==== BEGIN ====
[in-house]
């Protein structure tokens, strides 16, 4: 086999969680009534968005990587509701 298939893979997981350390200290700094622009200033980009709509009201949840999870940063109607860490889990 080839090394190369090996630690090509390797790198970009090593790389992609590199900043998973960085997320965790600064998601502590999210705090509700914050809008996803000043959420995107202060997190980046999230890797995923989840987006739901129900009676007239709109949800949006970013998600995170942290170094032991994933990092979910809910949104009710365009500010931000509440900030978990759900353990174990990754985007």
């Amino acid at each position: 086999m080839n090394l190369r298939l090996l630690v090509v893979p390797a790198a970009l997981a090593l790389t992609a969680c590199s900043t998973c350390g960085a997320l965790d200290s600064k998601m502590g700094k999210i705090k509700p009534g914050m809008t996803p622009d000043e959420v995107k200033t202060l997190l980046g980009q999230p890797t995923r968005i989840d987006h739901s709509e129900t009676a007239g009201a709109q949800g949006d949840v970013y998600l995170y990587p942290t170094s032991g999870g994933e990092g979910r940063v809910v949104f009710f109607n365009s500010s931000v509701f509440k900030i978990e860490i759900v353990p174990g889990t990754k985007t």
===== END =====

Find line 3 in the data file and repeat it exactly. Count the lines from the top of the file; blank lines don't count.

């Amino acid at each position: 086999m080839n090394l190369r298939l090996l630690v090509v893979p390797a790198a970009l997981a090593l790389t992609a969680c590199s900043t998973c350390g960085a997320l965790d200290s600064k998601m502590g700094k999210i705090k509700p009534g914050m809008t996803p622009d000043e959420v995107k200033t202060l997190l980046g980009q999230p890797t995923r968005i989840d987006h739901s709509e129900t009676a007239g009201a709109q949800g949006d949840v970013y998600l995170y990587p942290t170094s032991g999870g994933e990092g979910r940063v809910v949104f009710f109607n365009s500010s931000v509701f509440k900030i978990e860490i759900v353990p174990g889990t990754k985007t």